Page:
As a girl with Aspergers, I have the opposite problem: I can talk, but I often have no words to describe how I'm feeling. But this isn't one of those books where you sit there and feel worse and worse for the main character (I did catch myself saying "Poor Melody!" a ton of times, but it was mostly for the idiots she has to work with.) The book is very realistic in that she doesn't have problems with JUST her disability, she may have some trust issues because of the way people treated her in the past. She doesn't trust doctors, special ed teachers, or sometimes her own parents to understand what she's going through. Well, maybe they can't understand, but that doesn't mean they aren't trying (the parents, I mean. The doctors and special ed teachers are mostly awful.)
My favorite part is the part near the beginning, where Melody has to take an IQ test but she "fails" (even though it was really the doctor who sucks at giving tests and underestimated her mental abilities while overestimating her ability to pick up blocks.) Her mom stands up for Melody and tells the doctor "You're not so intelligent, sir -you're just lucky!... Melody is able to figure out things, communicate, and manage in a world where nothing works for her. She's the one with true intelligence!," (Draper 26).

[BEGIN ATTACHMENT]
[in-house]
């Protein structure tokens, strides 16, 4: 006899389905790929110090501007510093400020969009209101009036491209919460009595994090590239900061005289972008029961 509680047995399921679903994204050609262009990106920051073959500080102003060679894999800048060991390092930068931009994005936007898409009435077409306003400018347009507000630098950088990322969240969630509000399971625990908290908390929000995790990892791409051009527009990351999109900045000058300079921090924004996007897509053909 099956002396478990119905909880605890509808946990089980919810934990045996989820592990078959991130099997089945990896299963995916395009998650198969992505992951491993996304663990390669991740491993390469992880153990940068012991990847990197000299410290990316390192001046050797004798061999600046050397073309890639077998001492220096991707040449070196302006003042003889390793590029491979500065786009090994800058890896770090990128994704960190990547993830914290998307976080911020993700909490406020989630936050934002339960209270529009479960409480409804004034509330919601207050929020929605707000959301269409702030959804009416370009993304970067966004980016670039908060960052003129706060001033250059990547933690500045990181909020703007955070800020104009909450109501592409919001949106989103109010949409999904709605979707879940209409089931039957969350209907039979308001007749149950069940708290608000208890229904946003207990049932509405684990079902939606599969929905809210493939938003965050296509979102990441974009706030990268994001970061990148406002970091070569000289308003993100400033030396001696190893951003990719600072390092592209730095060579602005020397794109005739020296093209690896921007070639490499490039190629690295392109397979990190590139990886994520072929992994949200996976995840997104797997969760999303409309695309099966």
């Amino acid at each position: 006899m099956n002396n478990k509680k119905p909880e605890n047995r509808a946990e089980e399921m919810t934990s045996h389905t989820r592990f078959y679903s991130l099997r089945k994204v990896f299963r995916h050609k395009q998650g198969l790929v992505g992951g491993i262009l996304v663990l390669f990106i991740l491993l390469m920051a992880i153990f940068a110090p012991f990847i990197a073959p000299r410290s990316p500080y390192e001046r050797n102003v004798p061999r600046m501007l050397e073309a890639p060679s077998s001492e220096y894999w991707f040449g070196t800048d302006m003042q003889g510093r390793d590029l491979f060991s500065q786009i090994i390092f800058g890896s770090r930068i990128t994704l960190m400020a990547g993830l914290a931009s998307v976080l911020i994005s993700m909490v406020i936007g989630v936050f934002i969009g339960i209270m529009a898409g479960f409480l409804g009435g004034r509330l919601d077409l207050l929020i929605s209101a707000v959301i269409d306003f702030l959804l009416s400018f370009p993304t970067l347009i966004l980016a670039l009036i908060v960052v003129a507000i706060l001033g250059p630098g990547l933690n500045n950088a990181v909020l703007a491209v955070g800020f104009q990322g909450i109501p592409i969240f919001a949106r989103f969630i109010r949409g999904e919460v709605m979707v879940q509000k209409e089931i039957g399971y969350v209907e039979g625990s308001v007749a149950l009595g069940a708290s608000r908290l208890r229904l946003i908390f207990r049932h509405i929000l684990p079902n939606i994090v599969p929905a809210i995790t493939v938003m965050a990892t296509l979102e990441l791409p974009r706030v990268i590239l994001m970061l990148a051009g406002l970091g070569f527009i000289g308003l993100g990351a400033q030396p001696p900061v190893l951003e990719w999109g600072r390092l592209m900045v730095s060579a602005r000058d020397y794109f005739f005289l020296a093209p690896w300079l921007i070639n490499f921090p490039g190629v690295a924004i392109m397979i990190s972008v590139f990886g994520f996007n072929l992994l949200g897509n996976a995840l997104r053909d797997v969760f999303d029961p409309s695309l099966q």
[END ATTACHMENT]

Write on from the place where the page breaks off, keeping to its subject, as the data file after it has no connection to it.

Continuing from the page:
There's a lesson special ed teachers can take from this book. Most of the special ed teachers are boring or awful -they underestimate the children and treat them like babies. One teacher even tried to teach them the ALPHABET, when most of them were in second to fourth grade! But they have one good special ed teacher who learns the individual students and takes away the awful baby elements from their environment.
The book talks about the events of Melody's life -her memory as a baby, her goldfish's suicide, her puppy and baby sister, and near the middle of the story she FINALLY gets to talk when they get her a Stephen Hawking-like communicator! The story is written in an easy-to-follow way, with enough details to keep kids interested but not so much they get lost and can't figure out what's going on. Melody is hilarious and relate-able. I would recommend this book for preteens or anybody like me who needs easy-to-follow books.